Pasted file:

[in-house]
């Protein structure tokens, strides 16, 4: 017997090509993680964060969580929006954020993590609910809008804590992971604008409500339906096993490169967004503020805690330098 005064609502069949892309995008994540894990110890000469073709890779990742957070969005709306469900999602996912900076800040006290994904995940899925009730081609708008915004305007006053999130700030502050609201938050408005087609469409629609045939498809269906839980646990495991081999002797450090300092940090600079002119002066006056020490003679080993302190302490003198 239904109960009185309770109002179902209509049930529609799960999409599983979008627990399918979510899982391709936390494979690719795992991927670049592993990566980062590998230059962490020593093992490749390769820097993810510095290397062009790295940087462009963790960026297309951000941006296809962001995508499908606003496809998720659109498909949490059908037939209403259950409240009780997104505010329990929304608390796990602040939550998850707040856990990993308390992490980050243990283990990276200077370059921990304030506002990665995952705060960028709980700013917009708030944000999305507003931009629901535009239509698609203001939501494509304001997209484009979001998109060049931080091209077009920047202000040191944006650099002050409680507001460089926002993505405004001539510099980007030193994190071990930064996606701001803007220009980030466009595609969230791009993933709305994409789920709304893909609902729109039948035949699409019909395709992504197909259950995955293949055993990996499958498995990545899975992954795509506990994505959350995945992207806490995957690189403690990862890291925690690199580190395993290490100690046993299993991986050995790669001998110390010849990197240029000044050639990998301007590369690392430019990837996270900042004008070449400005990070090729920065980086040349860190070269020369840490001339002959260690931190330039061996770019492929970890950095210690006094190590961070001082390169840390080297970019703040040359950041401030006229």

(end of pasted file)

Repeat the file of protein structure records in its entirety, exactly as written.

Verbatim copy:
[in-house]
């Protein structure tokens, strides 16, 4: 017997090509993680964060969580929006954020993590609910809008804590992971604008409500339906096993490169967004503020805690330098 005064609502069949892309995008994540894990110890000469073709890779990742957070969005709306469900999602996912900076800040006290994904995940899925009730081609708008915004305007006053999130700030502050609201938050408005087609469409629609045939498809269906839980646990495991081999002797450090300092940090600079002119002066006056020490003679080993302190302490003198 239904109960009185309770109002179902209509049930529609799960999409599983979008627990399918979510899982391709936390494979690719795992991927670049592993990566980062590998230059962490020593093992490749390769820097993810510095290397062009790295940087462009963790960026297309951000941006296809962001995508499908606003496809998720659109498909949490059908037939209403259950409240009780997104505010329990929304608390796990602040939550998850707040856990990993308390992490980050243990283990990276200077370059921990304030506002990665995952705060960028709980700013917009708030944000999305507003931009629901535009239509698609203001939501494509304001997209484009979001998109060049931080091209077009920047202000040191944006650099002050409680507001460089926002993505405004001539510099980007030193994190071990930064996606701001803007220009980030466009595609969230791009993933709305994409789920709304893909609902729109039948035949699409019909395709992504197909259950995955293949055993990996499958498995990545899975992954795509506990994505959350995945992207806490995957690189403690990862890291925690690199580190395993290490100690046993299993991986050995790669001998110390010849990197240029000044050639990998301007590369690392430019990837996270900042004008070449400005990070090729920065980086040349860190070269020369840490001339002959260690931190330039061996770019492929970890950095210690006094190590961070001082390169840390080297970019703040040359950041401030006229």